Joanna Burke

Tearful Handler: 'In 45 Seconds, It Was Over'

July 25, 2006
By Leon Alligood, Staff Writer

Killer Elephant Reacted to Eye Exam

HOHENWALD, Tenn. - In an instant, the elephant with the docile name of Winkie lashed out at the woman who fed her, gave her water to drink, loved her and solicited prayers for her.

"In 45 seconds it was over. It just happened so quickly,'' said Scott Blais, who was there last Friday morning in a remote section of The Elephant Sanctuary's 2,200 acres when Winkie knocked down Joanna Burke, 36, then stepped on her, killing the experienced handler almost instantly.

Blais spoke publicly for the first time about the incident at a midday press conference Monday outside the Sanctuary's gates in rural Lewis County.

The pair of elephant handlers was on morning water patrol, giving the animals a squirt from a water hose attached to a portable tank, when the attack occurred.

Blais said there was nothing in the animal's demeanor that indicated something was amiss.

"There was not a moment when I knew that something was wrong, that maybe we should back up,'' he said.

Joanna with Bunny
Joanna Burke pets Asian elephant Bunny at the Elephant Sanctuary
in Hohenwald, Tenn. Burke was killed by the elephant Winkie.
(File / Chicago Tribune)

Joanna Burke's Parents
Carol Burke, left, holds husband Paul Burke's hand during a news conference
Monday about the death of their daughter Joanna Burke, an elephant caregiver
at The Elephant Sanctuary in Hohenwald. (Sanford Myers / The Tennesean)

Scott Blais
Facilities Director Scot Blais' left ankle was broken when he tried to
save elephant caregiver Joanna Burke on Friday at the sanctuary.
(Sanford Myers / The Tennesean)

"I wish there were, I wish there was something we could put our finger on and say, well, if we had done something differently this wouldn't have happened, but I can't."

Overnight, Winkie's right eyelid had swelled, a result of what is believed to be an insect bite, perhaps by fire ants. Blais, co-founder of the Sanctuary, had already examined the eye, which he said was tender to the touch. Afterward, Blais sat on the rear of the water trailer while Burke handed the water hose to the elephant.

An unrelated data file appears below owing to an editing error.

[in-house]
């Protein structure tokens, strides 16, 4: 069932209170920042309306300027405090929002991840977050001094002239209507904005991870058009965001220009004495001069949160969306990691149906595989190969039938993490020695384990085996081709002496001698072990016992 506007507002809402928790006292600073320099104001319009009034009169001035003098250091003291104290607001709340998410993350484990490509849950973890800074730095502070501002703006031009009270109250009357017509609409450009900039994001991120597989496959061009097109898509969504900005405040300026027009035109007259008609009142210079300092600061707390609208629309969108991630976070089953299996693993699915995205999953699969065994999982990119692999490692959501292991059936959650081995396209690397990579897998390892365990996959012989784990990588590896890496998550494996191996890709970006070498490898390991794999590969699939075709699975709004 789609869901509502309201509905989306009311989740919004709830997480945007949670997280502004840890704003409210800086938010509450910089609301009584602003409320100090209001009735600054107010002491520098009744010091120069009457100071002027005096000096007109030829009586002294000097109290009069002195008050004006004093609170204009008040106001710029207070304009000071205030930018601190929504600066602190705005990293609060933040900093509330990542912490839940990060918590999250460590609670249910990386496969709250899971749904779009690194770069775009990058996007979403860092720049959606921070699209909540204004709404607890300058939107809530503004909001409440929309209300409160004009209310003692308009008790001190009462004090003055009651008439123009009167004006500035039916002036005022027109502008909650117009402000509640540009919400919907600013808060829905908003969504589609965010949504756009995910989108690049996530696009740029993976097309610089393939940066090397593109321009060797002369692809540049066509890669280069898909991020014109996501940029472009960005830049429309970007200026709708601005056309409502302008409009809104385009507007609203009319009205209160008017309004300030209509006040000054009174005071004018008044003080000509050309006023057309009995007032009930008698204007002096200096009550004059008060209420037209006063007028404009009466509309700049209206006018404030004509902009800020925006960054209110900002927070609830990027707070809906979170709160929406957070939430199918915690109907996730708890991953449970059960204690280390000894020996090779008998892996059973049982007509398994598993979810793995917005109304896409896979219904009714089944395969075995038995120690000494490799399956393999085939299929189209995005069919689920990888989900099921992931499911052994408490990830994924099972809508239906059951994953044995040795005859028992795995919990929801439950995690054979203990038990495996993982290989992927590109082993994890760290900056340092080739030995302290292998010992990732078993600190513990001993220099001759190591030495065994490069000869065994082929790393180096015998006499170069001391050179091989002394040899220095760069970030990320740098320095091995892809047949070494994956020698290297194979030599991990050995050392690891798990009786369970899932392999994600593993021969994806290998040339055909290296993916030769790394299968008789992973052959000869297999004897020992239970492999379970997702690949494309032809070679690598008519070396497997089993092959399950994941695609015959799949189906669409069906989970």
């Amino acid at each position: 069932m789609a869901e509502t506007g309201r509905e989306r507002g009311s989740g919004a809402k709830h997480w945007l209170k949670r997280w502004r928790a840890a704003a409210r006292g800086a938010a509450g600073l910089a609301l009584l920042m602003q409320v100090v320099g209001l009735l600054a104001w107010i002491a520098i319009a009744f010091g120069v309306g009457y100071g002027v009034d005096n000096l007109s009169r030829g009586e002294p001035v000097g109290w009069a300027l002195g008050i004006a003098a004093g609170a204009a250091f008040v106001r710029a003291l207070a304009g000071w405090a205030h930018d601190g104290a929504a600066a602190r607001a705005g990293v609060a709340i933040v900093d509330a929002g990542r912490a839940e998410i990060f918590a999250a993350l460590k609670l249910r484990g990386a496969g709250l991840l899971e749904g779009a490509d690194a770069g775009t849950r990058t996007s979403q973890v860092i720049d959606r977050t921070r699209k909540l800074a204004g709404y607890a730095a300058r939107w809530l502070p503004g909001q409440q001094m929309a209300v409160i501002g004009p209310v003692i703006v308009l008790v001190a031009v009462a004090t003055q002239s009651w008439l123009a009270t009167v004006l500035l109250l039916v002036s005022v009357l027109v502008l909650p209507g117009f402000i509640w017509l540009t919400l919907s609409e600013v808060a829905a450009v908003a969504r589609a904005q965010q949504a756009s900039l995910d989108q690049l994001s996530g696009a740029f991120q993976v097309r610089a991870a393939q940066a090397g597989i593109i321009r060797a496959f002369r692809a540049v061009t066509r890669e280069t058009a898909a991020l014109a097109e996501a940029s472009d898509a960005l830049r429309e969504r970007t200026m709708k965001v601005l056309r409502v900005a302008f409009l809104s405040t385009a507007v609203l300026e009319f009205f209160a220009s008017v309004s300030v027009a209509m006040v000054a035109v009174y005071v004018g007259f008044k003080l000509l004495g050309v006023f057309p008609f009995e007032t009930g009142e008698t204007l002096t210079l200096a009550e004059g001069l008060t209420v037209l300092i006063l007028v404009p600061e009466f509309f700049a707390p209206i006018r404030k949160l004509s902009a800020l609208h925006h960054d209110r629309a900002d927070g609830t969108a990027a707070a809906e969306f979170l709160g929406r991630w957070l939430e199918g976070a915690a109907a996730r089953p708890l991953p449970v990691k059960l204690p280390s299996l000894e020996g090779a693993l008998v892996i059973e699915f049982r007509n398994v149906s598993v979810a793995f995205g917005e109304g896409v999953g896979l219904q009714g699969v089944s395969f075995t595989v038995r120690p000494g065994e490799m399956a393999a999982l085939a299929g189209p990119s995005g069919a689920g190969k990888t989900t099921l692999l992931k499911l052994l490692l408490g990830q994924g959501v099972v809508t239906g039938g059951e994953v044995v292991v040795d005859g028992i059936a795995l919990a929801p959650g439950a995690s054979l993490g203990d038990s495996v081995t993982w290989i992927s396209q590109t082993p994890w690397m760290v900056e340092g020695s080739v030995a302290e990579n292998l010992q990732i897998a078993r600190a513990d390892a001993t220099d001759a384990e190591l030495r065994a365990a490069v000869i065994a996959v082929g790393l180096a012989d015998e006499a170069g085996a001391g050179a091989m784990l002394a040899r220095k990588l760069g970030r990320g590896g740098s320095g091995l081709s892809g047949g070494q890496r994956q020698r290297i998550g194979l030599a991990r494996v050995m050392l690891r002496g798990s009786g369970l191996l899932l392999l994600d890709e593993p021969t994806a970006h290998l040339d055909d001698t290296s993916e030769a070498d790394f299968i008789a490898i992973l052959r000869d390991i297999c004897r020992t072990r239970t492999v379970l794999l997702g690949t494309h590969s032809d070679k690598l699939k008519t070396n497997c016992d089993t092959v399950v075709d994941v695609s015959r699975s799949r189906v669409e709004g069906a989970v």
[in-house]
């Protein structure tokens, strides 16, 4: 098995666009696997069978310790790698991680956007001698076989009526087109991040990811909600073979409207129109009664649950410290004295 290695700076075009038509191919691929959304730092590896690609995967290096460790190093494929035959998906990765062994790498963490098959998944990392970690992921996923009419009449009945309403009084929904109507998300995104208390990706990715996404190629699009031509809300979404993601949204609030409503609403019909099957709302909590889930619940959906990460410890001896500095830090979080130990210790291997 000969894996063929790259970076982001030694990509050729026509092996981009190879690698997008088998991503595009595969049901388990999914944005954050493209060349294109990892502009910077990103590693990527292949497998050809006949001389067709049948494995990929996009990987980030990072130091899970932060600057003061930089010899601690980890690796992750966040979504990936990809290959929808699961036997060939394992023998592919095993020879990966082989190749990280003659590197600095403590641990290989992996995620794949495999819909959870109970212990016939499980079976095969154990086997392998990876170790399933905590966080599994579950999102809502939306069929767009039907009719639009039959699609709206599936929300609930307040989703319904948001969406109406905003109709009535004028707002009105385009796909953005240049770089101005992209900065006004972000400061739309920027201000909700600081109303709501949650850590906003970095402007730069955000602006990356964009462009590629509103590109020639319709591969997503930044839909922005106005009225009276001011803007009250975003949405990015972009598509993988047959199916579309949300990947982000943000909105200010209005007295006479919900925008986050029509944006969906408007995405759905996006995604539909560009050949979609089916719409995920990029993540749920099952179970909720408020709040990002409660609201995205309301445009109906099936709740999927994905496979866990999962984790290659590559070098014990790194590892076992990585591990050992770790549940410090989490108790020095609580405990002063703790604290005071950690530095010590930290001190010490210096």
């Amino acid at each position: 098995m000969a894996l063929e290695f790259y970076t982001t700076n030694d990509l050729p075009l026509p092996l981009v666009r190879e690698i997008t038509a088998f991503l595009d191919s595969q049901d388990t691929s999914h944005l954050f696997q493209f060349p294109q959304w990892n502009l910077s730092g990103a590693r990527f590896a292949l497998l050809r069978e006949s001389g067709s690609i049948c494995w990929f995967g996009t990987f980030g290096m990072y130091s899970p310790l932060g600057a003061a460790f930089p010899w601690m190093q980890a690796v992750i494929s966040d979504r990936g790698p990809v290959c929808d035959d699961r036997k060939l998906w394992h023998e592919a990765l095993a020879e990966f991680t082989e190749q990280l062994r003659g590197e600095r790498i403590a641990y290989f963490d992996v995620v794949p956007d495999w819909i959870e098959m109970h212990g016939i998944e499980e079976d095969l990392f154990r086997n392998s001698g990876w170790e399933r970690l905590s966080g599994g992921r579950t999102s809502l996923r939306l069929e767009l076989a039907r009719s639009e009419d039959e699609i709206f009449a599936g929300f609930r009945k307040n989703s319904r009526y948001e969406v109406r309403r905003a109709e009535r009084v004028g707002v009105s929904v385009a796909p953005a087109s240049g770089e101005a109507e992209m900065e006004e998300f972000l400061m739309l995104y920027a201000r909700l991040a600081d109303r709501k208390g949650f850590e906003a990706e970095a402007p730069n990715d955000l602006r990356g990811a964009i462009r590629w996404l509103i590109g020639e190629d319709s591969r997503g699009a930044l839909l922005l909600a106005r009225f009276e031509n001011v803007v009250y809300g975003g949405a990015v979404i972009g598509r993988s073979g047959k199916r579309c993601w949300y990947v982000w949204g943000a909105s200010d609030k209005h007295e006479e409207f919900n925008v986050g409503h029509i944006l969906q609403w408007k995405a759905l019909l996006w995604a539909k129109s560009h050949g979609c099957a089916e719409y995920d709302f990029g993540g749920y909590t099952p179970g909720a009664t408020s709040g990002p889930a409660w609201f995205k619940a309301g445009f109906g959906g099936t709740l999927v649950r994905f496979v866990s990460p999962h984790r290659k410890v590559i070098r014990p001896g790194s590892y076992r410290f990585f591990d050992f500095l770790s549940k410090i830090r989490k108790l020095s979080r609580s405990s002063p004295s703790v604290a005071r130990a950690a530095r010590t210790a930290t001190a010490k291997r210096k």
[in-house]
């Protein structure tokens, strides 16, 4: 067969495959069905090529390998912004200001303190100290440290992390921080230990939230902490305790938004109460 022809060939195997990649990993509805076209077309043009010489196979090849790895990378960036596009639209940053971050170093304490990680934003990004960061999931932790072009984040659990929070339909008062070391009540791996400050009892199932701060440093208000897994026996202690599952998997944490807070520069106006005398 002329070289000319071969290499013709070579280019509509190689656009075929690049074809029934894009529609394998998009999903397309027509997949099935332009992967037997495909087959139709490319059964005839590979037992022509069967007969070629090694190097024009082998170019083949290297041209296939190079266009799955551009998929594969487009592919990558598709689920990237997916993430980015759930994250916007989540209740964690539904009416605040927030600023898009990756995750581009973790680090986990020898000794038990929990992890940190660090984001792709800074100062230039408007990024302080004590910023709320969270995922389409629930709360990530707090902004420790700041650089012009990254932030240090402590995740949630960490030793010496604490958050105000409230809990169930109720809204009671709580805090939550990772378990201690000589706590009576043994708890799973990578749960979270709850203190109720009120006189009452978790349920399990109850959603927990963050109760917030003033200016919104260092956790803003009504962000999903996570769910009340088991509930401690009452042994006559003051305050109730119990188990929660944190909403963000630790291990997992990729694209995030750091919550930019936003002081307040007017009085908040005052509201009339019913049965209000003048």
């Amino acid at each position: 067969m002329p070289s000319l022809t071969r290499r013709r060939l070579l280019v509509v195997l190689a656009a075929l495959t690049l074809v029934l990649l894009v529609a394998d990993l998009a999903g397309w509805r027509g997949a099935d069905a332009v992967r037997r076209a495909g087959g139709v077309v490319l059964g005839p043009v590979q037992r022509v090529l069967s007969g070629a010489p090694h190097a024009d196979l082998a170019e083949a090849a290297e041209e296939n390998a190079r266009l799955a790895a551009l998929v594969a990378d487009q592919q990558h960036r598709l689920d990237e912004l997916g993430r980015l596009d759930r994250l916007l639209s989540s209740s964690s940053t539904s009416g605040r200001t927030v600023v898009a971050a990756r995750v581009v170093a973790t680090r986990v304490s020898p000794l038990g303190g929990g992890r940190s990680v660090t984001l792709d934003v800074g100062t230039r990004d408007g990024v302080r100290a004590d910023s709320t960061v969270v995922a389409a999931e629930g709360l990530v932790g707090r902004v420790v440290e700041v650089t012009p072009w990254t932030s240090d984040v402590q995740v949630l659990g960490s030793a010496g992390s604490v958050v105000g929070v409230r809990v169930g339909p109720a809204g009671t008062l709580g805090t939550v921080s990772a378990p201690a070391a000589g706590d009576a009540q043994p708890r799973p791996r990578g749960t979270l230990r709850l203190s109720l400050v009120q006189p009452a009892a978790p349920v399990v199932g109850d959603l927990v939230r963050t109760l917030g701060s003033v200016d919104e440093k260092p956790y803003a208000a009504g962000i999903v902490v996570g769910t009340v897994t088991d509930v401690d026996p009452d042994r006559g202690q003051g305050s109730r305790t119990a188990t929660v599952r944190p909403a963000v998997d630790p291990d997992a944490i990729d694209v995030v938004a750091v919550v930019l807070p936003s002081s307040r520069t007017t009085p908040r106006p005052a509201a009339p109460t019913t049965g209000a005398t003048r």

"Winkie was calm," Blais said.

However, when Burke, who has been a handler for about eight years, moved to Winkie's right-hand side to look at the swollen eye, Blais said, the animal spun its massive head around, knocking her backward. Then the 7,600-pound animal moved forward and crushed the woman to death.

Acting by instinct, Blais spoke to Winkie, trying to distract and calm the animal. In the process, the elephant lashed out at him, too, breaking Blais' left ankle and bruising him in several places.

Recounting his story for reporters, Blais often wiped away tears. More flowed a few minutes later when Mark Burke, brother of the dead woman, thanked Blais for putting his life in jeopardy to help save his sister.

"You did everything you could,'' said Mark Burke, hugging Blais.

Joanna Burke's father and mother, Paul and Carol of Mansfield, Mass., also addressed reporters for the first time Monday.

Paul Burke recalled the time his daughter told him she was quitting graduate school, even though she was only a semester away from an advanced degree in communications.

"'I'm going to help animals,' she told me. I told her there's no money in animals. That did not matter to her,'' the father said.

"She found the Sanctuary and I was so pleased that she was contributing in a way that was meaningful. I'm so proud of my daughter."

Carol Burke took comfort her daughter "was happy here."

Paul Burke said her daughter often asked him to pray for the elephants. "She loved her girls,'' he said.

On Monday, officials of The Elephant Sanctuary announced changes in the facility's protocol for physical contact with Winkie.

"We will never allow another handler to have physical contact out there with an elephant that has a history" of aggression, said Carol Buckley, executive director of the facility for aging elephants on 2,200 acres in Lewis County.

In the future, Buckley said, only she and Blais will place themselves in such proximity to Winkie and any other elephant that has a history of aggressive behavior.

Winkie came to The Elephant Sanctuary in 2000 after spending about 30 years at a zoo in Madison, Wis. There she had a history of attacking handlers.

"These animals are the way they are because of human interference," Blais said.

At Monday's press conference, The Elephant sanctuary announced that Winkie would not be euthanized for killing her handler, a decision the Burkes endorsed.

"She would not want punitive action taken against Winkie, against any elephant on the Sanctuary,'' said Mark Burke.

"We're in total agreement," added Carol Burke.

A funeral service for Joanna Burke will be held Wednesday at McDonald Funeral Home, 20 West 2nd St. in Hohenwald. Visitation will be from 9 a.m. until 11 a.m. and the funeral will begin at 11 a.m. At 12:30 p.m., a picnic to celebrate Burke's life will be held at Meriwether Lewis Park just off the Natchez Trace Parkway.

Burke will be buried in a private sunset ceremony on the grounds of The Elephant Sanctuary.

"It was what she wanted,'' said her father.